UPTOWN — When it opened in 1925, the Uptown Theatre was the largest freestanding theater of its time.
Burst pipes and flooding forced the theater to close in 1981, and it has remained dormant for more than 40 years. For the last three decades, Bob Boin, a longtime volunteer, organ enthusiast and retired civil engineer, tried to revive it.
Boin died Sept. 21 at 76. He devoted more than 30 years of his life to restoring the Uptown Theatre. Before that, he advocated for restoring the Music Box Theater in the early 1980s.
Boin’s husband, John Nolf, said the music enthusiast made himself available “day and night” for the Uptown Theatre’s restoration. He would visit the theater after every attempted break-in or electrical and water issue and was the “first phone call” for the theater’s alarm company, fellow volunteers said.
The city’s theater scene was particularly meaningful to Boin as a Chicago native, Nolf said.
“We enjoyed theater tremendously, whether it be musicals or drama, comedy,” Nolf said. “The COVID epidemic kind of put a little bit of a halt on our theatergoing, but up until the time he was passing, [we] did enjoy going to shows and plays as they opened in Chicago.”
The two bonded over their careers in computer programming and system analyses, Nolf said, but theater and music was a long-running passion of Boin’s. A piano player, Boin also taught himself to play the theater organ. He attended professional organist performances with Chicago Area Theater Organ Enthusiasts group, of which he later became a board member.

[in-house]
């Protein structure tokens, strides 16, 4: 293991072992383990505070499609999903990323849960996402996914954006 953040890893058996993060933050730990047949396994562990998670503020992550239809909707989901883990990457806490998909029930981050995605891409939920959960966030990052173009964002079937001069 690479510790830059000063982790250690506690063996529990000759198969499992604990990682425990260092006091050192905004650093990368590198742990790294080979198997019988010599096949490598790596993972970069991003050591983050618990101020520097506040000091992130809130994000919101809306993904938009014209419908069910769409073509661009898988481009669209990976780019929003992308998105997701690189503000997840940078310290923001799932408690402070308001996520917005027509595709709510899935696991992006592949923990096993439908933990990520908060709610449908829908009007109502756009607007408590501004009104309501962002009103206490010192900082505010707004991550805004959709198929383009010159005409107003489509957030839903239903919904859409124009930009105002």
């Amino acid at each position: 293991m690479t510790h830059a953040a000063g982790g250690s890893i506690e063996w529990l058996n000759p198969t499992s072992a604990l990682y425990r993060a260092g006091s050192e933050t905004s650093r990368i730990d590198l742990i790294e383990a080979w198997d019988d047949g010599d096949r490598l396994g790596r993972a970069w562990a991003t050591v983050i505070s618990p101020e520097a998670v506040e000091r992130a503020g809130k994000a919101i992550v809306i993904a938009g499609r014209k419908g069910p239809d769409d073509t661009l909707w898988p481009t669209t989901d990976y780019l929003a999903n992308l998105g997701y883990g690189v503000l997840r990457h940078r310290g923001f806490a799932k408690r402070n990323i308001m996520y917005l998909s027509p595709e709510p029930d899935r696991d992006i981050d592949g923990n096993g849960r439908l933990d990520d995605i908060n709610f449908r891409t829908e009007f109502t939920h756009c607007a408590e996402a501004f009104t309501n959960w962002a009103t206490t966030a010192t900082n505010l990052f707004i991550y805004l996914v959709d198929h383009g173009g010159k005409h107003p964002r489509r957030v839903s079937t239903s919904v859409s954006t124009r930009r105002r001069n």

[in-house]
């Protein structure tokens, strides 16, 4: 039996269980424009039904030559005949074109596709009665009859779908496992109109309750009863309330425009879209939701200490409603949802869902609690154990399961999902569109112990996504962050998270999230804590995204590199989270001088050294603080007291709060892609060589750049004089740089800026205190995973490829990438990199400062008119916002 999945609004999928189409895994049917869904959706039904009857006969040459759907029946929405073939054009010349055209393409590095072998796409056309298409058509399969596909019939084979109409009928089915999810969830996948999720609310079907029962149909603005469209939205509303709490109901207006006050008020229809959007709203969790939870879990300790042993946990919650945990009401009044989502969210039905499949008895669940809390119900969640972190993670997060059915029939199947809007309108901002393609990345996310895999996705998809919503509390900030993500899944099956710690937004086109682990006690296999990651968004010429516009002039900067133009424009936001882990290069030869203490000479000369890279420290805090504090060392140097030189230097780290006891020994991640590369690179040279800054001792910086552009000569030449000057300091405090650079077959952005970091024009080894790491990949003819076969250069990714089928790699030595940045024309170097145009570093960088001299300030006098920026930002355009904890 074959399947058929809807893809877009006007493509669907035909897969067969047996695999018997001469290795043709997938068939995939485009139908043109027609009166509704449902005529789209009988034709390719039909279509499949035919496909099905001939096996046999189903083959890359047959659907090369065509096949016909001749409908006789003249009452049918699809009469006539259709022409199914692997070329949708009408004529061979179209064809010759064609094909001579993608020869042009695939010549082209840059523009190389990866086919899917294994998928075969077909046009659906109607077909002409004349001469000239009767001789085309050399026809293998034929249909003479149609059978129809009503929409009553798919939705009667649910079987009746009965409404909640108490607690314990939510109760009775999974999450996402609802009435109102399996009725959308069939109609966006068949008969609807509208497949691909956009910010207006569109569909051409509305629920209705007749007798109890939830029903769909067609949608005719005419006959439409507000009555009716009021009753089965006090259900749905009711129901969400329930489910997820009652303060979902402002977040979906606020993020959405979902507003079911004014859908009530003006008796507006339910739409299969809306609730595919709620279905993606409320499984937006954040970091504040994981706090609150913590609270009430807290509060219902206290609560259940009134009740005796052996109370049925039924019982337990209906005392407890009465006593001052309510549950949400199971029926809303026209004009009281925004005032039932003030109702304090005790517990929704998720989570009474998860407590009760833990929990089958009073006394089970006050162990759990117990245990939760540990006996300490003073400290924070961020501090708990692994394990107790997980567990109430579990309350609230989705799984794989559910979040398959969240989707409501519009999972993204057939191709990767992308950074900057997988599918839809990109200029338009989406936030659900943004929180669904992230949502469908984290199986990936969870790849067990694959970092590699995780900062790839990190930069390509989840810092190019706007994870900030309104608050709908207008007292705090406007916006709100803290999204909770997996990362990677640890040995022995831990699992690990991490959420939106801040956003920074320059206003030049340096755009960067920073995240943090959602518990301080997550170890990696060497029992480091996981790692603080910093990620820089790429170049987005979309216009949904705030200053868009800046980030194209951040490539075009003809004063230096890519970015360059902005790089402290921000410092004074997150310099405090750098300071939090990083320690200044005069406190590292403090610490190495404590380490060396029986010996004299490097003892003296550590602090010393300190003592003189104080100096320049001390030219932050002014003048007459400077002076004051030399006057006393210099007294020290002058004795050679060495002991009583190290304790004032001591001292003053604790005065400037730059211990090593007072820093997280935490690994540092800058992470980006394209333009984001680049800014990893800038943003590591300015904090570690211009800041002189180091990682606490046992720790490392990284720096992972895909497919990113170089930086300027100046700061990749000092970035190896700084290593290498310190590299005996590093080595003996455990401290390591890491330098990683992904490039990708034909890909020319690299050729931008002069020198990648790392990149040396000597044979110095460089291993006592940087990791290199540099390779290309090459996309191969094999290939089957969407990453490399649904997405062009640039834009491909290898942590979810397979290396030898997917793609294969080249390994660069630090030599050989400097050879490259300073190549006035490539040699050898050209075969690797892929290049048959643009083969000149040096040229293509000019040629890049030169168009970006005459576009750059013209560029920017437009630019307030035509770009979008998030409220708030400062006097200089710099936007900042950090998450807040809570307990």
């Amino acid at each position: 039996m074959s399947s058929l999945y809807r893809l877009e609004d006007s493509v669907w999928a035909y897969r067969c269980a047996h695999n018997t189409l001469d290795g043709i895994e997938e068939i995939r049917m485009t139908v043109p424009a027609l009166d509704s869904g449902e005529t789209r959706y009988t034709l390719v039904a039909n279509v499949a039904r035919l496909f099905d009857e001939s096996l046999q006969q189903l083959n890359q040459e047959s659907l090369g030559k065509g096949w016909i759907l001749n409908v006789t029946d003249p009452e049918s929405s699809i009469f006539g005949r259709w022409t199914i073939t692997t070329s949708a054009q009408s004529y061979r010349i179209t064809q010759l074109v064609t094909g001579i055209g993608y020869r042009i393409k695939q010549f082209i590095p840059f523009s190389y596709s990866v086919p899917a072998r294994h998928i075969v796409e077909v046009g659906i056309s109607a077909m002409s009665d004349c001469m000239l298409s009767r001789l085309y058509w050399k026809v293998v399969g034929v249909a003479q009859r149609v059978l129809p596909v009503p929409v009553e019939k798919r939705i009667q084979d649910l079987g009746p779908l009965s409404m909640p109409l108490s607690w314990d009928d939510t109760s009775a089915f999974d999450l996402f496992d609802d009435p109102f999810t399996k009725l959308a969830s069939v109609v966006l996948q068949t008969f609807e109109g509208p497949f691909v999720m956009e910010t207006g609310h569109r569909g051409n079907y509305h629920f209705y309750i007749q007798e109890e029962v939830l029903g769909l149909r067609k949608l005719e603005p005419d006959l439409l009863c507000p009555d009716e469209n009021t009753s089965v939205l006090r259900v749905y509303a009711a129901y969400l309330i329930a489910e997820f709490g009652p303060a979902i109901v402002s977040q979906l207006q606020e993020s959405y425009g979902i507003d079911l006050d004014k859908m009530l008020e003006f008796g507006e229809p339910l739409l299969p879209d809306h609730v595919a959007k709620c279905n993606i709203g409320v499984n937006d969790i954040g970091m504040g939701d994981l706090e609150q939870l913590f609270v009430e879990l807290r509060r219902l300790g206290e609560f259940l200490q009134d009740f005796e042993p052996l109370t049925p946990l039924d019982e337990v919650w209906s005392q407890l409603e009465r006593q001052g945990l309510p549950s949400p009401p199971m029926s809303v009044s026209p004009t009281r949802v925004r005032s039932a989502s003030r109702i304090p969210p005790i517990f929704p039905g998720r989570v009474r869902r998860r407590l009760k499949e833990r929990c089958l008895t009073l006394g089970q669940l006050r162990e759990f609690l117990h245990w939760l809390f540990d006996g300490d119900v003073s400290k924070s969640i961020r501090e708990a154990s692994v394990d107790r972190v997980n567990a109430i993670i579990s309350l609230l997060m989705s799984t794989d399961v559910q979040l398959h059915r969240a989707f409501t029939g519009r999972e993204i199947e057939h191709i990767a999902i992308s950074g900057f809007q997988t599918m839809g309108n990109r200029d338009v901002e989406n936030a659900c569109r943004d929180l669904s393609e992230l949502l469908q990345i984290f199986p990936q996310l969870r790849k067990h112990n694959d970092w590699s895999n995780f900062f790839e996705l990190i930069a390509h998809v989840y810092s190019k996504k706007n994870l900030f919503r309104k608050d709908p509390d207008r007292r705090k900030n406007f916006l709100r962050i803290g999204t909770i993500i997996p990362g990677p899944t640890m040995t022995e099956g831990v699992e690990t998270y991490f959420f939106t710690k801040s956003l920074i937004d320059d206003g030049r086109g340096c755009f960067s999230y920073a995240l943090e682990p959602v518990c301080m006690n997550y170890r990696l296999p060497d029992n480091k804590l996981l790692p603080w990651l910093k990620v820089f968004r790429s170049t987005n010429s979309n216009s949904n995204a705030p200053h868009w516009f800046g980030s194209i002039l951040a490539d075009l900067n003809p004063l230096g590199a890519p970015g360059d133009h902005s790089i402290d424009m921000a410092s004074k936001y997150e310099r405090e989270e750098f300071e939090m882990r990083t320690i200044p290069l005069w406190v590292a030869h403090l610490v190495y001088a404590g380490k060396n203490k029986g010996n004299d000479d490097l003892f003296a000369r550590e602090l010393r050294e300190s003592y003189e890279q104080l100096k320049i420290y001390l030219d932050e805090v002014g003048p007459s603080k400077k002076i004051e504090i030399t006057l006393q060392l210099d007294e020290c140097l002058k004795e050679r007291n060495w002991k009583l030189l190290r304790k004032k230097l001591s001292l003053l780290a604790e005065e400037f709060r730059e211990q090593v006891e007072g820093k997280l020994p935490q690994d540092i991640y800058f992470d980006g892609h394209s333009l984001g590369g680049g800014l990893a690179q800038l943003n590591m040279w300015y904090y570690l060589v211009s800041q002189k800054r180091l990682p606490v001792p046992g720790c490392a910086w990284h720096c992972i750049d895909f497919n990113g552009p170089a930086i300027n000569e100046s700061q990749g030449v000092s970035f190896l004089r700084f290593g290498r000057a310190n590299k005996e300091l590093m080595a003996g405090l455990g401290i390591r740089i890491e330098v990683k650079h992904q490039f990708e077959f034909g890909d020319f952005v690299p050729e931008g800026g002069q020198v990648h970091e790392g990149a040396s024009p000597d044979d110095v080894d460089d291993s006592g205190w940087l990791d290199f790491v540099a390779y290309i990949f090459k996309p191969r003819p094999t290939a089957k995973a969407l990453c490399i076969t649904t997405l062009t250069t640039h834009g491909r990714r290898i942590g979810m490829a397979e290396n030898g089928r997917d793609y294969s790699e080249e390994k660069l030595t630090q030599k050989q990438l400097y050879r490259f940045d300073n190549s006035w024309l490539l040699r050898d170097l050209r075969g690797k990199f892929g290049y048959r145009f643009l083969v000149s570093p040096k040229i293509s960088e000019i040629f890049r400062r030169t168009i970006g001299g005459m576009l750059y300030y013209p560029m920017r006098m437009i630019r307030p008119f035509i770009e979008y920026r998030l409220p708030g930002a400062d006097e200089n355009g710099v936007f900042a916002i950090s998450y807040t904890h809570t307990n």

While serving on the group’s board, Boin helped advocate for the Chicago Theater’s organ to achieve landmark status alongside the building. He also restored the organ console from the James M. Nederlander Theatre and, in 1990, joined a team to restore the carillon at the Waveland Clock Tower at the Lincoln Park Fieldhouse — receiving a mayor’s citation for the latter.
Andy Pierce, a longtime volunteer with Friends of the Uptown Theatre, said Boin always conducted himself as a “gentleman” when leading the volunteer group and liaising with city officials.
“He was kind, he was patient, he was funny,” Pierce said. “You wouldn’t hear anger from Bob. … You would still get a composed email from, and if you’re a public official or someone in preservation or theater, you would get a letter from Bob. That’s how he did his advocacy.”
Boin also was crucial to preserving the oral history of the theater as one “best remaining primary sources” with firsthand knowledge of the city’s original great movie theaters, Pierce said.
Pierce said Boin ultimately tended for the Uptown longer than the theater’s original owners and builders.
“Native Chicagoans are somewhat of a rare and precious thing,” Pierce said. Boin “had worldly experience, and he had very local experience. You don’t meet too many native Chicagoans in their natural habitat who haven’t been pushed out or priced out.”
Nolf and Pierce said continued advocacy and appreciation for the arts would be among the most meaningful ways to honor Boin’s legacy.
Launched several years ago, a petition by Friends of Uptown Theatre is still accepting signatures toward its goal of 15,000 names. More than 13,000 people have signed it, pushing city leaders to invest in restoring and reopening the Uptown Theatre.
“Bob contributed a great deal,” Nolf said. “I think it’s important to let other people know of one person’s passion and the work that they perform behind the scenes.”
Boin is survived by his husband, brothers and nieces and nephews.
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